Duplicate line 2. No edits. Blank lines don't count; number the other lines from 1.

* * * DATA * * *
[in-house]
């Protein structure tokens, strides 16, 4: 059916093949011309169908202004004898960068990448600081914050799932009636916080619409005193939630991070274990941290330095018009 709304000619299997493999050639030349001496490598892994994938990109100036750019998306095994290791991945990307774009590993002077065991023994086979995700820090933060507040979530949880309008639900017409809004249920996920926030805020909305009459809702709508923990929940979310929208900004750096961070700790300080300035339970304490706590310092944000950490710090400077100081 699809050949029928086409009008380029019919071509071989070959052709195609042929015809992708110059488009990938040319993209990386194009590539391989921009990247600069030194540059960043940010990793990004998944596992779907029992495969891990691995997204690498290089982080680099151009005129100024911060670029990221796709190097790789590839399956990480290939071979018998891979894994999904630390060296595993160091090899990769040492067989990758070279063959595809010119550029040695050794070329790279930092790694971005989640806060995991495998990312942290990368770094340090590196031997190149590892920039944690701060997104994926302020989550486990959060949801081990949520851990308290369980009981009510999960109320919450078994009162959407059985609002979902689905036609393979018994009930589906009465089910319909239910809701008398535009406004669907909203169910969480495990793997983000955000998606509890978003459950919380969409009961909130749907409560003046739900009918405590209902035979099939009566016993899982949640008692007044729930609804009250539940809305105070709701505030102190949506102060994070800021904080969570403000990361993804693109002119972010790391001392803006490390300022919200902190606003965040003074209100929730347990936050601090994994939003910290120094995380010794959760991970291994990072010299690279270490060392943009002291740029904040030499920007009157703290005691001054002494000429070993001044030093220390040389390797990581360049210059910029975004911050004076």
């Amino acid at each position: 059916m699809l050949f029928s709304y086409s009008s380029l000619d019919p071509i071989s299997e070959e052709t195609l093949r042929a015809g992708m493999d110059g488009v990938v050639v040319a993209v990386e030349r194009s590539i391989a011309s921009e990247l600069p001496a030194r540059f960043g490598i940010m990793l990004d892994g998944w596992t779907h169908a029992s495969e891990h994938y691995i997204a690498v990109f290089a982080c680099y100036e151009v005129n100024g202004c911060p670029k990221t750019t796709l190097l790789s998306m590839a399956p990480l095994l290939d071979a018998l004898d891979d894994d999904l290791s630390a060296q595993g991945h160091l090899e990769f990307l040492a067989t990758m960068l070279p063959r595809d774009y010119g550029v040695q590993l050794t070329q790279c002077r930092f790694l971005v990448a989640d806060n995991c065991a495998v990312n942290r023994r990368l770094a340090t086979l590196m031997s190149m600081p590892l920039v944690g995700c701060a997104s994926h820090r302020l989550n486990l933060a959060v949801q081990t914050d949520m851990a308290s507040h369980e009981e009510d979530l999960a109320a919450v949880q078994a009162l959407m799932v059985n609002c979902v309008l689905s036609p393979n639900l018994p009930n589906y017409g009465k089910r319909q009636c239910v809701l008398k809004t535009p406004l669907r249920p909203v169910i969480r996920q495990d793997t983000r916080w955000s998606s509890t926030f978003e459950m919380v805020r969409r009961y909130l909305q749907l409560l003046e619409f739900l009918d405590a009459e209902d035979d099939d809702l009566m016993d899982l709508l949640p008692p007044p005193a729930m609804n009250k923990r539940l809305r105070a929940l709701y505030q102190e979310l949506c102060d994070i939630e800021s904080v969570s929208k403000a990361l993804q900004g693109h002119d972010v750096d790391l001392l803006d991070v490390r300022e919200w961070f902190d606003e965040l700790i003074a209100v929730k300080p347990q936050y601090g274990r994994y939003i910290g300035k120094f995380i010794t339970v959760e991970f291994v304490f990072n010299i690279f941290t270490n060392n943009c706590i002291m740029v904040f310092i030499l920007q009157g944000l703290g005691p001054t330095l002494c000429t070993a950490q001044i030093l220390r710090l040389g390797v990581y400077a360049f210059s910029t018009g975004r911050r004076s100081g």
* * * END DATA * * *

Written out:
């Protein structure tokens, strides 16, 4: 059916093949011309169908202004004898960068990448600081914050799932009636916080619409005193939630991070274990941290330095018009 709304000619299997493999050639030349001496490598892994994938990109100036750019998306095994290791991945990307774009590993002077065991023994086979995700820090933060507040979530949880309008639900017409809004249920996920926030805020909305009459809702709508923990929940979310929208900004750096961070700790300080300035339970304490706590310092944000950490710090400077100081 699809050949029928086409009008380029019919071509071989070959052709195609042929015809992708110059488009990938040319993209990386194009590539391989921009990247600069030194540059960043940010990793990004998944596992779907029992495969891990691995997204690498290089982080680099151009005129100024911060670029990221796709190097790789590839399956990480290939071979018998891979894994999904630390060296595993160091090899990769040492067989990758070279063959595809010119550029040695050794070329790279930092790694971005989640806060995991495998990312942290990368770094340090590196031997190149590892920039944690701060997104994926302020989550486990959060949801081990949520851990308290369980009981009510999960109320919450078994009162959407059985609002979902689905036609393979018994009930589906009465089910319909239910809701008398535009406004669907909203169910969480495990793997983000955000998606509890978003459950919380969409009961909130749907409560003046739900009918405590209902035979099939009566016993899982949640008692007044729930609804009250539940809305105070709701505030102190949506102060994070800021904080969570403000990361993804693109002119972010790391001392803006490390300022919200902190606003965040003074209100929730347990936050601090994994939003910290120094995380010794959760991970291994990072010299690279270490060392943009002291740029904040030499920007009157703290005691001054002494000429070993001044030093220390040389390797990581360049210059910029975004911050004076």